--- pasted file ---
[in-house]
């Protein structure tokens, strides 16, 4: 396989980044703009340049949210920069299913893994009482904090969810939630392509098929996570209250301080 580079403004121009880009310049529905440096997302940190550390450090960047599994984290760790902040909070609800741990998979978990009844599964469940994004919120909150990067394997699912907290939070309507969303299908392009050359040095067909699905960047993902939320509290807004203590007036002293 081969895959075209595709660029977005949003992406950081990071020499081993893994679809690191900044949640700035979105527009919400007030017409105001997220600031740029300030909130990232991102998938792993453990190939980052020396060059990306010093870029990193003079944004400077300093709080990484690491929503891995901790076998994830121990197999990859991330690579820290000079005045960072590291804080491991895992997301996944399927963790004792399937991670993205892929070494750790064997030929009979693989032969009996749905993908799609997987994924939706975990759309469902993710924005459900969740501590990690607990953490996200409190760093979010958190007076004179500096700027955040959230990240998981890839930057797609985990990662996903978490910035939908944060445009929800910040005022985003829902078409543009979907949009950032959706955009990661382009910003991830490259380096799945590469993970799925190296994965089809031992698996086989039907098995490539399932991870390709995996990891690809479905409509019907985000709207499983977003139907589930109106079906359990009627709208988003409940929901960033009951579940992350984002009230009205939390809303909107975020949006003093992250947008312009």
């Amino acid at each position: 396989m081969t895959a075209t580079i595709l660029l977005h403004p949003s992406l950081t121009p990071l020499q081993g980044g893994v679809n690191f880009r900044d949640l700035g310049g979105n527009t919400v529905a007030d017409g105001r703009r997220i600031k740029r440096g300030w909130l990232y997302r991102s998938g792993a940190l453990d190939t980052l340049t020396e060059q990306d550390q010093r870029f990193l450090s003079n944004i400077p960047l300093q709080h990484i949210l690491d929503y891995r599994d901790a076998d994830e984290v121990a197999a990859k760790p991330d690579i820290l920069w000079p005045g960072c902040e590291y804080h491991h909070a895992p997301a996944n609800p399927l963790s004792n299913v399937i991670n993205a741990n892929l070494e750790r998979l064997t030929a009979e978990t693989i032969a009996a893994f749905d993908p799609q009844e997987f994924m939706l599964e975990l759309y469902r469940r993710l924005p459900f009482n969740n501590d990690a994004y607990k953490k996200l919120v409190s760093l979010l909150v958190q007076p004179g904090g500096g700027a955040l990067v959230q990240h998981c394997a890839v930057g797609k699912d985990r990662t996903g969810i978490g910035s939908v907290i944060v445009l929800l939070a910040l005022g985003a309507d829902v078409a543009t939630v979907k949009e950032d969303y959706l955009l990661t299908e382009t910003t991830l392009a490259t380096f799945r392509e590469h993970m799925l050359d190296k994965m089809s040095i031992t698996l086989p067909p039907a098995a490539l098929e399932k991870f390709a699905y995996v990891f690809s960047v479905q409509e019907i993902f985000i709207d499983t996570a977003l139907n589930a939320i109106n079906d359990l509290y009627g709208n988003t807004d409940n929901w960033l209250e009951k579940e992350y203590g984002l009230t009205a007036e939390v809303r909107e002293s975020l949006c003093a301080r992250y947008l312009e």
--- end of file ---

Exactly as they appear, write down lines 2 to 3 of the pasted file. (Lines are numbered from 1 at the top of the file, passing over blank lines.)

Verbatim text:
């Protein structure tokens, strides 16, 4: 396989980044703009340049949210920069299913893994009482904090969810939630392509098929996570209250301080 580079403004121009880009310049529905440096997302940190550390450090960047599994984290760790902040909070609800741990998979978990009844599964469940994004919120909150990067394997699912907290939070309507969303299908392009050359040095067909699905960047993902939320509290807004203590007036002293 081969895959075209595709660029977005949003992406950081990071020499081993893994679809690191900044949640700035979105527009919400007030017409105001997220600031740029300030909130990232991102998938792993453990190939980052020396060059990306010093870029990193003079944004400077300093709080990484690491929503891995901790076998994830121990197999990859991330690579820290000079005045960072590291804080491991895992997301996944399927963790004792399937991670993205892929070494750790064997030929009979693989032969009996749905993908799609997987994924939706975990759309469902993710924005459900969740501590990690607990953490996200409190760093979010958190007076004179500096700027955040959230990240998981890839930057797609985990990662996903978490910035939908944060445009929800910040005022985003829902078409543009979907949009950032959706955009990661382009910003991830490259380096799945590469993970799925190296994965089809031992698996086989039907098995490539399932991870390709995996990891690809479905409509019907985000709207499983977003139907589930109106079906359990009627709208988003409940929901960033009951579940992350984002009230009205939390809303909107975020949006003093992250947008312009």
């Amino acid at each position: 396989m081969t895959a075209t580079i595709l660029l977005h403004p949003s992406l950081t121009p990071l020499q081993g980044g893994v679809n690191f880009r900044d949640l700035g310049g979105n527009t919400v529905a007030d017409g105001r703009r997220i600031k740029r440096g300030w909130l990232y997302r991102s998938g792993a940190l453990d190939t980052l340049t020396e060059q990306d550390q010093r870029f990193l450090s003079n944004i400077p960047l300093q709080h990484i949210l690491d929503y891995r599994d901790a076998d994830e984290v121990a197999a990859k760790p991330d690579i820290l920069w000079p005045g960072c902040e590291y804080h491991h909070a895992p997301a996944n609800p399927l963790s004792n299913v399937i991670n993205a741990n892929l070494e750790r998979l064997t030929a009979e978990t693989i032969a009996a893994f749905d993908p799609q009844e997987f994924m939706l599964e975990l759309y469902r469940r993710l924005p459900f009482n969740n501590d990690a994004y607990k953490k996200l919120v409190s760093l979010l909150v958190q007076p004179g904090g500096g700027a955040l990067v959230q990240h998981c394997a890839v930057g797609k699912d985990r990662t996903g969810i978490g910035s939908v907290i944060v445009l929800l939070a910040l005022g985003a309507d829902v078409a543009t939630v979907k949009e950032d969303y959706l955009l990661t299908e382009t910003t991830l392009a490259t380096f799945r392509e590469h993970m799925l050359d190296k994965m089809s040095i031992t698996l086989p067909p039907a098995a490539l098929e399932k991870f390709a699905y995996v990891f690809s960047v479905q409509e019907i993902f985000i709207d499983t996570a977003l139907n589930a939320i109106n079906d359990l509290y009627g709208n988003t807004d409940n929901w960033l209250e009951k579940e992350y203590g984002l009230t009205a007036e939390v809303r909107e002293s975020l949006c003093a301080r992250y947008l312009e």